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Agronomy Journal Abstract - FORAGES

Fall Growth Potential of Cereal Grain Forages in Northern Arkansas


This article in AJ

  1. Vol. 100 No. 4, p. 1112-1123
    Received: Sept 8, 2007

    * Corresponding author(s): wayne.coblentz@ars.usda.gov
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  1. J. L. Gunsaulisa,
  2. W. K. Coblentz *b,
  3. R. K. Ogdenc,
  4. R. K. Bacond,
  5. K. P. Coffeyc,
  6. D. S. Hubbelle,
  7. J. V. Skinnerf,
  8. M. S. Akinsc,
  9. J. D. Caldwellc,
  10. K. S. Lusbyc and
  11. S. A. Gunterg
  1. a Univ. of Arkansas Cooperative Extension Service, Washington County Office, Fayetteville, AR 72701
    b USDA-ARS, U.S. Dairy Forage Research Ctr., Marshfield, WI 54449
    c Dep. of Animal Sci., Univ. of Arkansas, Fayetteville, AR 7270
    d Dep. of Crop, Soil, and Environmental Sci., Univ. of Arkansas, Fayetteville, AR 72701
    e Livestock and Forestry Branch Station, Batesville, AR 72501
    f Arkansas Agric. Res. and Ext. Ctr., Fayetteville, AR
    g USDA-ARS, Woodward, OK 73801. Mention of trade names or commercial products in this article is solely for the purpose of providing specific information and does not imply recommendation or endorsement by the USDA


In Arkansas, maximizing fall forage production from cereal grains is important for optimizing growth of fall-weaned calves (Bos taurus). Our objectives were to evaluate eight cultivars of wheat (Triticum aestivum L.), oat (Avena sativa L.), rye (Secale cereale L.), and triticale (×Triticosecale Wittmack) for their potential to accumulate fall forage dry matter (DM). At Fayetteville during 2004, triticale and oat cultivars accumulated DM in a cubic (P ≤ 0.01) pattern over time, most likely because growing tillers exhibited stem elongation, and were then susceptible to freeze damage in late December. Wheat and rye cultivars accumulated DM in less complex patterns over harvest dates, but the maximum yield for any wheat cultivar was only 2554 kg ha−1 compared to 4661 kg ha−1 for oat. For Batesville 2004 and Fayetteville 2005, DM yields ranked similarly, but respective mean yields (491 and 988 kg ha−1) averaged over all harvest dates were only 25 and 50% of those for Fayetteville 2004 (1960 kg ha−1), largely due to drought. For Batesville 2005, growing conditions were somewhat unique relative to other site-years, and wheat, rye, and triticale cultivars accumulated an overall mean of 4148 kg ha−1 of forage DM on the final (4 January) harvest date. In contrast, oat cultivars were sensitive to freezing temperatures in November, and ranked last among all cultivars for yield on the final harvest date. Producers can usually improve fall forage production with cultivars that exhibit some stem elongation when planted in early September; however, this trait may make winter survival problematic.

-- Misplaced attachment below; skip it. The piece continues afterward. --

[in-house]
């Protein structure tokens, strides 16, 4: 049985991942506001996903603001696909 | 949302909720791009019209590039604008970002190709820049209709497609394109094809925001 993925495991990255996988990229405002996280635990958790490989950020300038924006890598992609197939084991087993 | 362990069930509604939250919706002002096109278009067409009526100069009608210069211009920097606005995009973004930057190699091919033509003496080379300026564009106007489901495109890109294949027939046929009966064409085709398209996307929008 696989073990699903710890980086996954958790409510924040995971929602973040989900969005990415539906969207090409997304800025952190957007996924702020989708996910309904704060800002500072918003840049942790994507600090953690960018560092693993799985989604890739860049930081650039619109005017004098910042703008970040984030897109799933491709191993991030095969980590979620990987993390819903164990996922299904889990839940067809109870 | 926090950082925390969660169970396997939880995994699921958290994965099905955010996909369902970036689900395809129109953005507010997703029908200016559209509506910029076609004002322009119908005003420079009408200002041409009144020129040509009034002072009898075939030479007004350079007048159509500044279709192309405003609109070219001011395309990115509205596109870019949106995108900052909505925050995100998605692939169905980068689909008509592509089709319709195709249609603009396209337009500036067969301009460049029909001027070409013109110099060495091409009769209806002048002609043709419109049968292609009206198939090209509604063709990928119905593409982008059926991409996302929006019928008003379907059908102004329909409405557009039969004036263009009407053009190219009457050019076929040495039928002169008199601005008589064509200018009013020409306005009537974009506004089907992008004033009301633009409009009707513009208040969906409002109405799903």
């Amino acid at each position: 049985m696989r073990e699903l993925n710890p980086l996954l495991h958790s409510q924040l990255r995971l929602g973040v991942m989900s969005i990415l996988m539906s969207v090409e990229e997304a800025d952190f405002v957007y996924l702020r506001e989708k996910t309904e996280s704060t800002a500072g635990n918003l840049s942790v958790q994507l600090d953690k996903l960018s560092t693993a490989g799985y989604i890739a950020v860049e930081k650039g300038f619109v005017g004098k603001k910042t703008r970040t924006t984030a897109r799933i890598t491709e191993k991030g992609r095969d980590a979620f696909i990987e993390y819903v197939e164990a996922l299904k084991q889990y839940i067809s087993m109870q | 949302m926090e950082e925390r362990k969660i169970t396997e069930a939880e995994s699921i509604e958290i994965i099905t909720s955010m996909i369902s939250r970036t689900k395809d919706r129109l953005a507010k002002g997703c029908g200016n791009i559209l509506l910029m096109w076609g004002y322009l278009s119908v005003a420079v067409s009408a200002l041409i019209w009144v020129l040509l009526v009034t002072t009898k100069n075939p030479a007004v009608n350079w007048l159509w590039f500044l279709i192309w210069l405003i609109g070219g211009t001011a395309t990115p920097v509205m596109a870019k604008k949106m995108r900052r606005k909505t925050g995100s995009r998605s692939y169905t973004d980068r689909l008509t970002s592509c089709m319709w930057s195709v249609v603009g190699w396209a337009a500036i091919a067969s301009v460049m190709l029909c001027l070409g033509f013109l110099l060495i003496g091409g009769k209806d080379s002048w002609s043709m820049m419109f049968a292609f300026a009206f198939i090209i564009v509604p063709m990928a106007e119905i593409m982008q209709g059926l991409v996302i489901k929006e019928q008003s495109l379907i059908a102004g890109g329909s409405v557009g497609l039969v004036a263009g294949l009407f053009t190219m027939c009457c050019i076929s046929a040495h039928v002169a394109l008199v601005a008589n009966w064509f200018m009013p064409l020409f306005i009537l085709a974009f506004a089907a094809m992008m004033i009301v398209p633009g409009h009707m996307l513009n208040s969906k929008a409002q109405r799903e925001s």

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Copyright © 2008. American Society of AgronomyCopyright © 2008 by the American Society of Agronomy